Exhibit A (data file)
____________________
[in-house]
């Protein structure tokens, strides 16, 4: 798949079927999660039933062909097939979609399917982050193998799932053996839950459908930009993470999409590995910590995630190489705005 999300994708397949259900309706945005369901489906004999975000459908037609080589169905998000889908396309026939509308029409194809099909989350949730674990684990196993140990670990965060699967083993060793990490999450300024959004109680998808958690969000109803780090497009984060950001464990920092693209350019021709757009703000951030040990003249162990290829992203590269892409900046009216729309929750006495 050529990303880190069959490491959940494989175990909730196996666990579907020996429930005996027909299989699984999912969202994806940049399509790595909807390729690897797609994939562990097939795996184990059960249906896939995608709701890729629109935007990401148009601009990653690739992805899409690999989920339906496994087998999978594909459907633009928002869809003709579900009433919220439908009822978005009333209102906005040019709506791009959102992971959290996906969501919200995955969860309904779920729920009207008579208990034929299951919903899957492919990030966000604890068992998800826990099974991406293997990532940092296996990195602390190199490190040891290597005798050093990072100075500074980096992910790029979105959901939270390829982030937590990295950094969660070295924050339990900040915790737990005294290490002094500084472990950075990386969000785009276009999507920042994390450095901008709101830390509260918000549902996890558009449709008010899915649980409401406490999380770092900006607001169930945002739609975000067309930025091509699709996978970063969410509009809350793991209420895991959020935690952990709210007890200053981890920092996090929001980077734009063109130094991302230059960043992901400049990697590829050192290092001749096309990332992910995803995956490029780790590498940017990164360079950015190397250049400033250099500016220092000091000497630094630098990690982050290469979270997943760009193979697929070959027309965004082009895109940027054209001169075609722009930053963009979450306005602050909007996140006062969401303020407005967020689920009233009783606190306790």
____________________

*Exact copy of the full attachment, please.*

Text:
[in-house]
């Protein structure tokens, strides 16, 4: 798949079927999660039933062909097939979609399917982050193998799932053996839950459908930009993470999409590995910590995630190489705005 999300994708397949259900309706945005369901489906004999975000459908037609080589169905998000889908396309026939509308029409194809099909989350949730674990684990196993140990670990965060699967083993060793990490999450300024959004109680998808958690969000109803780090497009984060950001464990920092693209350019021709757009703000951030040990003249162990290829992203590269892409900046009216729309929750006495 050529990303880190069959490491959940494989175990909730196996666990579907020996429930005996027909299989699984999912969202994806940049399509790595909807390729690897797609994939562990097939795996184990059960249906896939995608709701890729629109935007990401148009601009990653690739992805899409690999989920339906496994087998999978594909459907633009928002869809003709579900009433919220439908009822978005009333209102906005040019709506791009959102992971959290996906969501919200995955969860309904779920729920009207008579208990034929299951919903899957492919990030966000604890068992998800826990099974991406293997990532940092296996990195602390190199490190040891290597005798050093990072100075500074980096992910790029979105959901939270390829982030937590990295950094969660070295924050339990900040915790737990005294290490002094500084472990950075990386969000785009276009999507920042994390450095901008709101830390509260918000549902996890558009449709008010899915649980409401406490999380770092900006607001169930945002739609975000067309930025091509699709996978970063969410509009809350793991209420895991959020935690952990709210007890200053981890920092996090929001980077734009063109130094991302230059960043992901400049990697590829050192290092001749096309990332992910995803995956490029780790590498940017990164360079950015190397250049400033250099500016220092000091000497630094630098990690982050290469979270997943760009193979697929070959027309965004082009895109940027054209001169075609722009930053963009979450306005602050909007996140006062969401303020407005967020689920009233009783606190306790």